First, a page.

The fact that the USA can move a 2,000 soldiers to Australia and a few ships scattered around the Western Pacific, and China will freak out and accuse the USA of containment demonstrates China’s sense of insecurity and lack of confidence in itself more than it shows a mean-old plan to drive the world to confrontation.  Oh, China please stop your hostility and unfriendly moves toward the Philippines, Vietnam and Japan; and Russia, stop your hostility toward the small country of Georgia. 
Ban Ki-Moon:  You should really start being very publicly critical of the Chinese Communist Party.  Did you hear they put a newly married man in jail for 8 years because of texting a joke about starting a Chinese Republican Party to his friends?  China is clearly behind all of the recent trouble and suffering in the South China Sea.  Give some dignity to the Chair, the UN, as a global institution shouldn’t be afraid of a Chinese hissy-fit. 

Abdul Latif
November 21, 2012 at 11:29

this article is full of mistakes and misleading the readers opinion. one of the mistakes is that writer named Amrullah Salih as leader of Nation Front of Afghansitan while he is not even senior member. leaders of NFA are Haji Mohammad Muhaqiq, General Rashid Dostum and Ahamd Zia Massoud. However Massoud has a very Symbolic role but he has appointed as spokesperson.  for me as Afghan reader it was full of bias and misleading opinion and it will damage the accredition of this website. if it continuous we can not trust to thediplomat.com anylonger

Leonard R.
November 21, 2012 at 08:48

When the US leaves the Talban will turn their guns on the Pakistani government. 
The Taliban are basically Pashtun nationalists. They don't merely want a Pashtun Afghanistan. They want their own nation, a Pashtunistan.  it would swallow the Durand Line and contain parts of both Afghsnistan and Pakistan.
The US should leave. Bin Laden is dead. There is nothing there to win.

November 21, 2012 at 08:23

Well I guess, they just need to keep on supporting the Northern Alliance and Iran just needs to keep on supporting Herat and its locales.
If this happens then the Taliban will never take over Afghanistan. Those supporters of the Taliban are ignorant savages in all the meaning of the word. The Taliban are savages plain and simple and should be erradicated.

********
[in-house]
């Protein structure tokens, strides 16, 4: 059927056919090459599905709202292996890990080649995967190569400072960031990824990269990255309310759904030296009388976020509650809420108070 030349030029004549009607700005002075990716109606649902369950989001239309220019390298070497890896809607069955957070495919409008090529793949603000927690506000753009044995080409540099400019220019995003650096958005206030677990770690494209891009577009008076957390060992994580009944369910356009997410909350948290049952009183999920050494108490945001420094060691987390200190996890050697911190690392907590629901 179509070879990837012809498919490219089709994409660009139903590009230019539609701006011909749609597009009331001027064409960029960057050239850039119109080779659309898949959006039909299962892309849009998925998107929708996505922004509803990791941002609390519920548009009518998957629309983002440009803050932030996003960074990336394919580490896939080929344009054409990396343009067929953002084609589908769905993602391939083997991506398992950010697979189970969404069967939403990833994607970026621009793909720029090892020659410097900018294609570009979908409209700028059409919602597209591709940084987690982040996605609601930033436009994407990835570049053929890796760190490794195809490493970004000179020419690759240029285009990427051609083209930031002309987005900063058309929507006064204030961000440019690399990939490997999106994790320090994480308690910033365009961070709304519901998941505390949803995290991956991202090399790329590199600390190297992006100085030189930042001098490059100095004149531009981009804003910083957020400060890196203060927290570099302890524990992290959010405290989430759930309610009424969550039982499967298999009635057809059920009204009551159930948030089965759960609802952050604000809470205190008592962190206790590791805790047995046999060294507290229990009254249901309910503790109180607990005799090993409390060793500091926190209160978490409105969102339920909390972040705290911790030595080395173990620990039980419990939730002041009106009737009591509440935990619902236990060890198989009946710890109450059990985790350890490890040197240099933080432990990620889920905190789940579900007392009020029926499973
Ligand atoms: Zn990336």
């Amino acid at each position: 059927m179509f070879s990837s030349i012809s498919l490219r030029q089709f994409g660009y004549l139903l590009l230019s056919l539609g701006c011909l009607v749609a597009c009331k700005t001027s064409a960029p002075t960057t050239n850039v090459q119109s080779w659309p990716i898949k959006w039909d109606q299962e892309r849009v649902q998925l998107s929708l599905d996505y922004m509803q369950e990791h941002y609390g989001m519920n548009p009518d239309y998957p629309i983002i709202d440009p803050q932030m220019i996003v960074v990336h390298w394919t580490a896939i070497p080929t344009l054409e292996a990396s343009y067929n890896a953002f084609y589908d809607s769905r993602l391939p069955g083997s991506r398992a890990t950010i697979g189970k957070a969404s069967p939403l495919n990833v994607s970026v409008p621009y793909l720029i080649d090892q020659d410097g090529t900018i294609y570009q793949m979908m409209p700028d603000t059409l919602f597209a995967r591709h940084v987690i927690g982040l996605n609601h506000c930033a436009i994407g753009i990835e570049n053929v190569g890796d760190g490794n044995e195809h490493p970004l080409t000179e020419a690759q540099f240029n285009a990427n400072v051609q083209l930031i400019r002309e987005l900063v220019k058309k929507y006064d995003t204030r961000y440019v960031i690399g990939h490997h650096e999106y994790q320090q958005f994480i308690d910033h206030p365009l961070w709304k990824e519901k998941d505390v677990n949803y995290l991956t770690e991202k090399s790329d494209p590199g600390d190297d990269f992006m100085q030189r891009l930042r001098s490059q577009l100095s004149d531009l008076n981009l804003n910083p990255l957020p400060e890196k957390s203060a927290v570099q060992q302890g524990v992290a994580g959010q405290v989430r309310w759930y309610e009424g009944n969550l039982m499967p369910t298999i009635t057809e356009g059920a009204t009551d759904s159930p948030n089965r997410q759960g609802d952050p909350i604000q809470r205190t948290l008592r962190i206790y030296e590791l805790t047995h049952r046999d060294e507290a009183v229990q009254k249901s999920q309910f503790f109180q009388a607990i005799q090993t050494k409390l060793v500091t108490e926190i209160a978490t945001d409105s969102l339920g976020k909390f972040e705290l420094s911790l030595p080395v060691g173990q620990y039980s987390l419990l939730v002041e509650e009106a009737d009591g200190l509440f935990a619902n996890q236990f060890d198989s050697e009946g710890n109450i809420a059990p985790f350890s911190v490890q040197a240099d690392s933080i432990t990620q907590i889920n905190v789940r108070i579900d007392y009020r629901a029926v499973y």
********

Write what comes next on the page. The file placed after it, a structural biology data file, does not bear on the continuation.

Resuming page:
US Checkmated In Afghanistan
November 20, 2012 at 17:43

Either way, the US is checkmated in Afghanistan.  2,000 US soldiers killed and they haven't pacified Afghanistan but in fact getting financially more broke with each passing day.  Obama was lucky China and Russia did not sent arms to the Talibans and other resistance fighters.  That would had really bled the NATO troops bone dry with casualties easily tripling.
Russia and China should really be hailed for their united efforts against the US.  If it doesn't learn how to co-operate, it will be checkmated every where they invade and attempt to subjugate.  When Russia and China's GDP outgrow the US, rest assure, they can easily outspend against US adventurism anywhere in the world.
So, stop your bl**dy hostility and unfriendly moves against China and Russia you stupid Obama and US.  Stop driving the world into a global confrontation, and the countries into a deeply polarized state.  Can someone constitutionally sack this Obama?  Never, in the history of the US, has the country been dragged lower esteem-wise than it is now, in the eyes of the world. 
Mr Ban Ki-Moon :  You should really start being very publicly critical of the Obama Administration.  Mr Kofi Adnan did a great job trying to promote peace in the world.  He was clearly aware the US Administration was behind almost all the trouble and sufferings in the world.  Kindly give some dignity to the Chair.  The UN, as a global institution should be bigger than the rogue US and its vassals.